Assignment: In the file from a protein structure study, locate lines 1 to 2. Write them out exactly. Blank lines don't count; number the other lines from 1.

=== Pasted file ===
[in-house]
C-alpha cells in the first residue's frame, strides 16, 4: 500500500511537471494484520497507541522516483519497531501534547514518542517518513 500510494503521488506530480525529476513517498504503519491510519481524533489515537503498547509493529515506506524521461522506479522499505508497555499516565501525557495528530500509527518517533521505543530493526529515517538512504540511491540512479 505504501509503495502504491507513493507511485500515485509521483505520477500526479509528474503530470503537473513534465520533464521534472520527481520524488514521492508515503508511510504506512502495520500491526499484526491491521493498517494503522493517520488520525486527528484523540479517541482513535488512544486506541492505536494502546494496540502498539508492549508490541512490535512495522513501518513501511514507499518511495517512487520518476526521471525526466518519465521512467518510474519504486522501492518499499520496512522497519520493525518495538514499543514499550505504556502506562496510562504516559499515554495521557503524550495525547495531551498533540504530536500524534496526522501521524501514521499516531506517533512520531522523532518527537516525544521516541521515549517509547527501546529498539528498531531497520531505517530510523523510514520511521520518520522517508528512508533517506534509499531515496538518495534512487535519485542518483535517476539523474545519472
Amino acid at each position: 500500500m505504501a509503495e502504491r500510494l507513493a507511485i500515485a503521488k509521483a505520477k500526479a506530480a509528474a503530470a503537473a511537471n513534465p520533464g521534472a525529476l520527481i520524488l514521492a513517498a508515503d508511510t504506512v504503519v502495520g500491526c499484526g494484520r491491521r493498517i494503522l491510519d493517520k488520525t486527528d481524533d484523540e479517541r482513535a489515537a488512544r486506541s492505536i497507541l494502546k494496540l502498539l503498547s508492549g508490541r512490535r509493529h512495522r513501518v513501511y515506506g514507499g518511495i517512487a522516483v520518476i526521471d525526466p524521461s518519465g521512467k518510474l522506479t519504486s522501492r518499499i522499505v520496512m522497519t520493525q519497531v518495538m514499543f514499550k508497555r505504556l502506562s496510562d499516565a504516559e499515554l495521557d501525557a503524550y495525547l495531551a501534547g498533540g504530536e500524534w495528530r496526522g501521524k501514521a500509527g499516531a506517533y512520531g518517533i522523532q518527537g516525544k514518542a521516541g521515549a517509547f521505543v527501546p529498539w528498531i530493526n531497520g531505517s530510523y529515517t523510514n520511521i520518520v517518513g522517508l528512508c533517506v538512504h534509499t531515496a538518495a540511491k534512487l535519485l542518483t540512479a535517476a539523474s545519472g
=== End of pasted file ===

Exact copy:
[in-house]
C-alpha cells in the first residue's frame, strides 16, 4: 500500500511537471494484520497507541522516483519497531501534547514518542517518513 500510494503521488506530480525529476513517498504503519491510519481524533489515537503498547509493529515506506524521461522506479522499505508497555499516565501525557495528530500509527518517533521505543530493526529515517538512504540511491540512479 505504501509503495502504491507513493507511485500515485509521483505520477500526479509528474503530470503537473513534465520533464521534472520527481520524488514521492508515503508511510504506512502495520500491526499484526491491521493498517494503522493517520488520525486527528484523540479517541482513535488512544486506541492505536494502546494496540502498539508492549508490541512490535512495522513501518513501511514507499518511495517512487520518476526521471525526466518519465521512467518510474519504486522501492518499499520496512522497519520493525518495538514499543514499550505504556502506562496510562504516559499515554495521557503524550495525547495531551498533540504530536500524534496526522501521524501514521499516531506517533512520531522523532518527537516525544521516541521515549517509547527501546529498539528498531531497520531505517530510523523510514520511521520518520522517508528512508533517506534509499531515496538518495534512487535519485542518483535517476539523474545519472